De Niese's backers believe she could bring a new generation to opera. I fully expect her to rope in several generations, including not only those who have reached puberty but those who are still watching cartoons. De Niese has the larger-than-life features of a Disney princess. Figuratively (by which I mean literally, with regard to her figure), she is a flesh-and-blood 'Toon, a regular Jessica Rabbit. She is built for the theater, her every eye roll and lip purse reading loud and clear even from the nosebleed section. Yet the camera loves her, too, a fact first discovered by producers in Los Angeles who made her host of a children's TV show when she was 12. (She won an Emmy four years later.) At a distance of 14 inches (the closest I got, on my honor), her eyes are so large as to be dizzying. Her mouth is constructed on a similarly queenly scale. When she sings or speaks her lips put on a show of their own, a bijoux ballet.
We tend to assume that the sort of opera most likely to attract new audiences is the sort written by Verdi or Puccini, in which characters behave in a relatively natural manner (e.g., singing continuously in long arcs of melody, often while dying). But it may turn out that older, more "artificial" forms, such as Handel's opera seria, are a better draw. The plots may be convoluted, but they move in quick bursts of recitative, between which one can kick back and enjoy the arias. These resemble modern pop songs in (A) offering a snapshot of emotion, (B) being in ABA form, and (C) lending themselves to MTV treatment. And (D) just as the American popular song tradition, from the Café Carlisle to American Idol, allows one to "put one's own spin on the standards" (in de Niese's words), so does the return of the A section give ample room for creative ornamentation, which not only colors the music emotionally but "gives the singer a chance to show off, which I think modern audiences can relate to." Since (E through H) Handel was probably, as Winton Dean remarks, "the greatest melodist in musical history" (think Messiah, then multiply by 23 oratorios, 50 operas, etc., etc.), you've got quite a songbook to work with.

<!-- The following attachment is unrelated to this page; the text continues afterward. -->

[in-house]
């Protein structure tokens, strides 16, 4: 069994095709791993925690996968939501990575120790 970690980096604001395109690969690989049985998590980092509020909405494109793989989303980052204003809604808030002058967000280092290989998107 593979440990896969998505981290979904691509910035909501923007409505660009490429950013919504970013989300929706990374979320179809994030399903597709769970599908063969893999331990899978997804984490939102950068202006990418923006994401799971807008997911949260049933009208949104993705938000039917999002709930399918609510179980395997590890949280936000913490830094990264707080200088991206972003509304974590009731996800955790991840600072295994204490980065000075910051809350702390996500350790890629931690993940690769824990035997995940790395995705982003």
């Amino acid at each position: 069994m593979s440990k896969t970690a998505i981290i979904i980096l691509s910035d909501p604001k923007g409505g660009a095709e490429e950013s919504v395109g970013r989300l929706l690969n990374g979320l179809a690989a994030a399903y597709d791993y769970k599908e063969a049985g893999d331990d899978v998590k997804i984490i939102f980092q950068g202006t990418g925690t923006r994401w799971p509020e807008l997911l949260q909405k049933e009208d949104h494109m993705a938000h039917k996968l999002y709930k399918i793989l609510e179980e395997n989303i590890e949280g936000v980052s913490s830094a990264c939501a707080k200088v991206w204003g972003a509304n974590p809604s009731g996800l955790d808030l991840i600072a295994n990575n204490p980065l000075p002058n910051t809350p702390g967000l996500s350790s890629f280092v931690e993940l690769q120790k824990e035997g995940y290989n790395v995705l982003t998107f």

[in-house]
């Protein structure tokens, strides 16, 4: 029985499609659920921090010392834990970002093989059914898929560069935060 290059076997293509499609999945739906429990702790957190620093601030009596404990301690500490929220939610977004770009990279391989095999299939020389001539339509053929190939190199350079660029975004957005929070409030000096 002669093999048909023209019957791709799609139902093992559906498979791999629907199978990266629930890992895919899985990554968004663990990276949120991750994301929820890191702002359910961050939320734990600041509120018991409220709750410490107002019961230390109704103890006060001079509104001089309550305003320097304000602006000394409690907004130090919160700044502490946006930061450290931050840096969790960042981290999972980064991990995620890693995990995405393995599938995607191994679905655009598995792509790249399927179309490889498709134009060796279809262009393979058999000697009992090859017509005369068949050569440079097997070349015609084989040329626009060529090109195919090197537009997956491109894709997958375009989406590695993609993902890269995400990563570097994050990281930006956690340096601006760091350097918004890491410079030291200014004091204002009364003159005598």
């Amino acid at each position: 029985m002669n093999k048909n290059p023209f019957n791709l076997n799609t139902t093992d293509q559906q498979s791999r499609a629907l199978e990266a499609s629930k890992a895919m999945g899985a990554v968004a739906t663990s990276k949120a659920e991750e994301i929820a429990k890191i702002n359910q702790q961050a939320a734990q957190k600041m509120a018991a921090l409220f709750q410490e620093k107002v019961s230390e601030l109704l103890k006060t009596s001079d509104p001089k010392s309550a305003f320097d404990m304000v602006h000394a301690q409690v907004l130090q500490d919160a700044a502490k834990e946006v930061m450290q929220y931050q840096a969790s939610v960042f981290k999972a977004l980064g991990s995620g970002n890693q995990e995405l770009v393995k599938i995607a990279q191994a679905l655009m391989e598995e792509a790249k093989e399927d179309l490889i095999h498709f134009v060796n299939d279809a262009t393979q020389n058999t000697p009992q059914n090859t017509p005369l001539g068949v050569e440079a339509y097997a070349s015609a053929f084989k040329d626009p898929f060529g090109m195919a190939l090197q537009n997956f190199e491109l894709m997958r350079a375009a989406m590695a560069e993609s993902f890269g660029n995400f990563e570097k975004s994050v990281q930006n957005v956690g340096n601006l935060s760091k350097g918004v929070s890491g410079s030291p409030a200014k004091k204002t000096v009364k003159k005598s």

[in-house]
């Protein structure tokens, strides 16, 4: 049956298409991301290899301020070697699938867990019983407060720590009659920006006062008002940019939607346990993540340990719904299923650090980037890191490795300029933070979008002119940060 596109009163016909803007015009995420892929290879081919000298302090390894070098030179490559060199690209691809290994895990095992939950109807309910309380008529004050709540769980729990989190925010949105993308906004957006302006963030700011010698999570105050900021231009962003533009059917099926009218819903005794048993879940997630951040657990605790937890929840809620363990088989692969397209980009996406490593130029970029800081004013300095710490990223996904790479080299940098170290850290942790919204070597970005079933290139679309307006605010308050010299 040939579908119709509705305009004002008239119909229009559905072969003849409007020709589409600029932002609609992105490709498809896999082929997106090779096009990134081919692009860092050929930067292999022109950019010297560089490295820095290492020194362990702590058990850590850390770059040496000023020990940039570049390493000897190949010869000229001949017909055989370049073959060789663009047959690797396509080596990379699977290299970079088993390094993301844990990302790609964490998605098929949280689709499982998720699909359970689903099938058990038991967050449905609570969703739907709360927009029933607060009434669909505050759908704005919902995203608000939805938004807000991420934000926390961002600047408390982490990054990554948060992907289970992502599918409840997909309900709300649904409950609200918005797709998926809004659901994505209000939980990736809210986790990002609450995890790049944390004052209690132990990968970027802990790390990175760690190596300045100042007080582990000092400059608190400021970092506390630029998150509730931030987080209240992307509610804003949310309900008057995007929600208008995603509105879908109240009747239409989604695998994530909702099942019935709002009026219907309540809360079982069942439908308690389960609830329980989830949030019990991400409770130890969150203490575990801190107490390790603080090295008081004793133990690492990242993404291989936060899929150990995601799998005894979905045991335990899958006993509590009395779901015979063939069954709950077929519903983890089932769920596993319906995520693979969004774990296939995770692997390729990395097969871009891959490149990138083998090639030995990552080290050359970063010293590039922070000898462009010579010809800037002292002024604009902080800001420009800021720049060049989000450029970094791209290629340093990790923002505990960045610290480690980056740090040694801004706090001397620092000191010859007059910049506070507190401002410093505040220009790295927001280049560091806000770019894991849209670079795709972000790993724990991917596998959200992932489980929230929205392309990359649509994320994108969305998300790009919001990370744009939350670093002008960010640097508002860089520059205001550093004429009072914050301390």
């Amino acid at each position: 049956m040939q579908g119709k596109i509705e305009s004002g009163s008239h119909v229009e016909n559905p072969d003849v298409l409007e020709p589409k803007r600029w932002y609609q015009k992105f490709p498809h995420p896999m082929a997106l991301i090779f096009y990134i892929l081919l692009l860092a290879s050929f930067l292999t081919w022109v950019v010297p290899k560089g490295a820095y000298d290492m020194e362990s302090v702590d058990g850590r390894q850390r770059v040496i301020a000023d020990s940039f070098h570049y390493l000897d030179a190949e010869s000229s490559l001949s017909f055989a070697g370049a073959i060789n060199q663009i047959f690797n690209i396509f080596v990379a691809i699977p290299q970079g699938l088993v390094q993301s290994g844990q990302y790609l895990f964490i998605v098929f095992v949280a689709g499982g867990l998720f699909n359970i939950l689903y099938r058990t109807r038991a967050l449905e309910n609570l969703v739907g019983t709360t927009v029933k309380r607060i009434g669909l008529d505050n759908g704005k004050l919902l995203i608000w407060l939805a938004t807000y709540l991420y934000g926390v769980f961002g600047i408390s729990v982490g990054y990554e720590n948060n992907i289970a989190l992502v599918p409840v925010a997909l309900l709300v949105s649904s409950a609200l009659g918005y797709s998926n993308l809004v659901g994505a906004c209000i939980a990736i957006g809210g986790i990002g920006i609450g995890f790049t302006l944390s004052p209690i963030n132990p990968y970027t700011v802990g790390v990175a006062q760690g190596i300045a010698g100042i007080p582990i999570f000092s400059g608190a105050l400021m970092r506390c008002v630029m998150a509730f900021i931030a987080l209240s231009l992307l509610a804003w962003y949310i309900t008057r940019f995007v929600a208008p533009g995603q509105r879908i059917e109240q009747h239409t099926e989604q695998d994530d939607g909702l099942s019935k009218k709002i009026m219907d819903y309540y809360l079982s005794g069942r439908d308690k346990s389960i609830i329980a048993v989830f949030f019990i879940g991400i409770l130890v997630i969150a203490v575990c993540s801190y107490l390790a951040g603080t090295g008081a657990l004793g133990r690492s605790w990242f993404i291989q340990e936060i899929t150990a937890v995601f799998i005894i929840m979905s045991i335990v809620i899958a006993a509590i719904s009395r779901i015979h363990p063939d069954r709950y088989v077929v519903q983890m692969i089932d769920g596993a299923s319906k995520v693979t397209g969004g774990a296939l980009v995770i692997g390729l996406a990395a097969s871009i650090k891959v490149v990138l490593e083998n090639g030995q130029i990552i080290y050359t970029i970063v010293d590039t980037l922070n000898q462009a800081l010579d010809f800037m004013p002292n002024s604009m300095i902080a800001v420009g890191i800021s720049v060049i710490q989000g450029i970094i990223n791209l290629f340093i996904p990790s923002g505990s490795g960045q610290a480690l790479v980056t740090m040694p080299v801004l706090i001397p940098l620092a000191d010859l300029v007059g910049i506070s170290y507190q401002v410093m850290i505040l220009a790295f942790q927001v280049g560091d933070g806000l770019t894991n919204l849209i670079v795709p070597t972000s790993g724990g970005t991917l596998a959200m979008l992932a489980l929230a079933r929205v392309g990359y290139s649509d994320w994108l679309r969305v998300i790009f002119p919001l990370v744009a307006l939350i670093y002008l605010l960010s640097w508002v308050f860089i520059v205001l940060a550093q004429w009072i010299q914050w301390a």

Since I may have given the impression that my admiration for de Niese rests on extramusical grounds, let me use her new record as a chance to test that hypothesis.
Four of the nine characters de Niese impersonates are sorceresses (five if you count Cleopatra, who was so regarded by the Roman senate). Perhaps this should not surprise us, as Handel had a soft spot for sorceresses and gave them some of his best music. He seemed to sympathize with the enchantress's plight: She can snare any man she wants, but when her spell is broken, she loses him. (Sometimes she tires of him first, in which case, like Alcina, she turns him into a rock or a tree; as any woman will tell you, this is pretty low-grade magic, since most men turn to wood or stone after sex anyway.)
De Niese is an enchantress, of course. Her magic does not require that she be physically present; it works just fine on video. But if so much of it is visual, what happens when all she has to conjure with is her voice? Will the spell—transferred to a spinning circle—be unbroken? Or will her man come to his senses and escape?